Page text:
The penultimate Snoop Sisters film was "THE DEVIL MADE ME DO IT" concerning a murderous cult of Satan worshippers. This story gave Universal a chance to join in on the early 70's proliferation of Satanic cinema fun with chanting cultists in flowing black robes, pentagram amulets, jeweled sacred murder daggers, crystal balls, tarot cards and even a strange, zombie powder! Besides Hayes, Natwick, Convy and the Snoop Sisters' faithful valet Barney (Lou Antonio) the cast includes Greg (MISSION: IMPOSSIBLE) Morris (as a cop specializing in the occult), flamboyant Cyril "Captain Hook" Ritchard (as an occult shop proprietor named "The Honourable Moloch", Joan Blondell (as a dodgy medium), George (Route 66) Maharis (as a shifty cultist), and introducing Alice Cooper as a witch named Prince (!).
This one has a stronger storyline and is a lot more involving for the viewer. It concerns a Satanic cultist who defects from his coven with a sacred pentagram amulet containing some sort of "zombie making" powder. He is killed but not before slipping the amulet into Helen Hayes luggage at the airport. Soon, the Snoop Sisters are plagued by murders and cultist attacks. In order to solve the mystery, the Snoop Sisters visit the Honourable Moloch at his occult shop. Moloch advises them to seek out the answer to two riddles from plastic crystal ball-wielding medium Joan Blondell and rock song singing witch Alice Cooper (in a skeleton suit).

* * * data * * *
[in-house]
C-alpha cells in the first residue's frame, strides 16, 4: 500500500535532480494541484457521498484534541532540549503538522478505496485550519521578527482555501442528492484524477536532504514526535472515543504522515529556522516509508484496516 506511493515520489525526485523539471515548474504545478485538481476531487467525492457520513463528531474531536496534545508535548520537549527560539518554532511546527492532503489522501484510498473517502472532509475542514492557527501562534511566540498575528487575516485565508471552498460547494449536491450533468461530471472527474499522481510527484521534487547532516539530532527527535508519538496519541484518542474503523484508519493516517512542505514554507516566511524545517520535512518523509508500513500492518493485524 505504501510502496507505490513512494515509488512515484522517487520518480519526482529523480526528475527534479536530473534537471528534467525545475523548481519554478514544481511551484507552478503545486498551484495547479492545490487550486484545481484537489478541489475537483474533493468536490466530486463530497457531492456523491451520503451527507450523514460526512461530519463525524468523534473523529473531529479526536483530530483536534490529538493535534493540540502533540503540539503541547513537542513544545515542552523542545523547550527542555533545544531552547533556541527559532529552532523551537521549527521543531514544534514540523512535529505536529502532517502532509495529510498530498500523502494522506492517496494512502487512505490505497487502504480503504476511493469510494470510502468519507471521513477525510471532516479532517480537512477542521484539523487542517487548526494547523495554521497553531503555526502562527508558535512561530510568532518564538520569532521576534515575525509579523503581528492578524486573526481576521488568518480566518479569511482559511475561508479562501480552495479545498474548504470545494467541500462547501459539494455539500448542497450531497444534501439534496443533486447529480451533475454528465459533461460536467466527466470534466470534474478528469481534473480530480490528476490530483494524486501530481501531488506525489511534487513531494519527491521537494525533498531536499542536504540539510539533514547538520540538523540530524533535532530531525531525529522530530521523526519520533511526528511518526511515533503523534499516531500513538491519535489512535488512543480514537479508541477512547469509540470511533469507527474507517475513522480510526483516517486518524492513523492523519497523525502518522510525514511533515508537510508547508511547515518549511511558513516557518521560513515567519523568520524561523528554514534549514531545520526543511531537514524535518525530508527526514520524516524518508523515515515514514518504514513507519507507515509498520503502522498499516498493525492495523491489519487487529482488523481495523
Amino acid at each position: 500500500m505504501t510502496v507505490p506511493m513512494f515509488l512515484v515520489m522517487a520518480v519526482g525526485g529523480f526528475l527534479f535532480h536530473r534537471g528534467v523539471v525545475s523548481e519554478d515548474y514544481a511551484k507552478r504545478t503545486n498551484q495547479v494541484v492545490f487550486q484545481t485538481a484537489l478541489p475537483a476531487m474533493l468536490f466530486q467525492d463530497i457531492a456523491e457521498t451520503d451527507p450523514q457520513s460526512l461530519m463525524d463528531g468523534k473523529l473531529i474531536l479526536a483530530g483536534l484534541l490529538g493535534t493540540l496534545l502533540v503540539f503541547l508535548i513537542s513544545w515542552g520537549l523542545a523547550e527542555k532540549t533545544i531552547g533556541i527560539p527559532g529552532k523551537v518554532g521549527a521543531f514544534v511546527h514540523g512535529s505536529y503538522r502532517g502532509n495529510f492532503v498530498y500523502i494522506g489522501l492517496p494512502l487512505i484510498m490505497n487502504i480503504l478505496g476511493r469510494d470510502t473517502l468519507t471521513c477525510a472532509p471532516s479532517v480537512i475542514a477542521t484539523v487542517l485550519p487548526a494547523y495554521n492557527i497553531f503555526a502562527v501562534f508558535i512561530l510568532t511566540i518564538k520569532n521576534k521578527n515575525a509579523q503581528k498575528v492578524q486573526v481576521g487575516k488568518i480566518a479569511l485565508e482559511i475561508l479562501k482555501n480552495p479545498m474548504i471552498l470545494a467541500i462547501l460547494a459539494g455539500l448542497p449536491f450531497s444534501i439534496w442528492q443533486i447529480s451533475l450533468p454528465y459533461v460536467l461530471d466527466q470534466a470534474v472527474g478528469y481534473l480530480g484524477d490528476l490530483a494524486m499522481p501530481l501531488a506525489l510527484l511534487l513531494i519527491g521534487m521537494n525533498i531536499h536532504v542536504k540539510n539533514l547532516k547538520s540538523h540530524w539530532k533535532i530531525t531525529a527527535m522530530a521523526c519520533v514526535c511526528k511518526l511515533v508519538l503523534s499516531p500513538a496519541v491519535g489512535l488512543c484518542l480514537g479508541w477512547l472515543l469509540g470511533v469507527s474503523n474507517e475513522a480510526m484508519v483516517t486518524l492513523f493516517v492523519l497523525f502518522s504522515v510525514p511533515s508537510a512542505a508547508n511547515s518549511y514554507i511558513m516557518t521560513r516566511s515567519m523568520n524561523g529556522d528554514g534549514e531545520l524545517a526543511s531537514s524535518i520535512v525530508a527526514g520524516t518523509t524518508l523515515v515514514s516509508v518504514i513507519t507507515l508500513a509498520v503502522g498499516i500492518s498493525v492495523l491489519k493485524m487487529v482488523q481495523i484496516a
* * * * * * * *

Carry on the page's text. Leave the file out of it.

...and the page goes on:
With this information, the Snoop Sisters are led to one of those huge houses up on a California hill in which the Satanists meet for their magical mumbo-jumbo. The ladies find the jeweled dagger used as the murder weapon but, before they can escape, the robed cultists show up. The sisters and Barney must don black robes and try to blend in with the sabbat. While trying to escape, they find themselves in an elevator with some real Satanist who ask if they're new to the cult because they haven't seen them here before. Yes, Mildred Natwick stalls, we're part of the coven exchange program!
These two Snoop Sisters movies were a lot of fun; which is exactly what they were meant to be. The accuracy of the "occult" is played very fast and loose in "THE DEVIL MADE ME DO IT" and the murder mystery in "A BLACK DAY FOR BLUEBEARD" is, as I said, totally unimportant. It's the chance to have a lot of fun with some wonderful performers in a horror genre setting that makes The Snoop Sisters some really wonderful, nostalgic watching. William Devane and Katherine Helmond are perhaps criminally underutilized but the rest of the guest stars make quite an impact. Joan Blondell's Bronx-y medium has only one scene but she's great fun; it's almost like one of those blousey dames she played in countless 30's gangster films at Warner Bros. decided, by the 1970s, the new age racket was the place to be. As an Alice Cooper fan, it's always great to see him and here his one scene is also quite memorable. Alice manages to sneak in a little singing as well as providing some humour in his performance. And the outrageously camp Cyril Ritchard as Moloch lifts the entire production . . . even if his wolf ears DO seem a little overpriced! You just can't beat these two TV movies for some October-y Halloween viewing.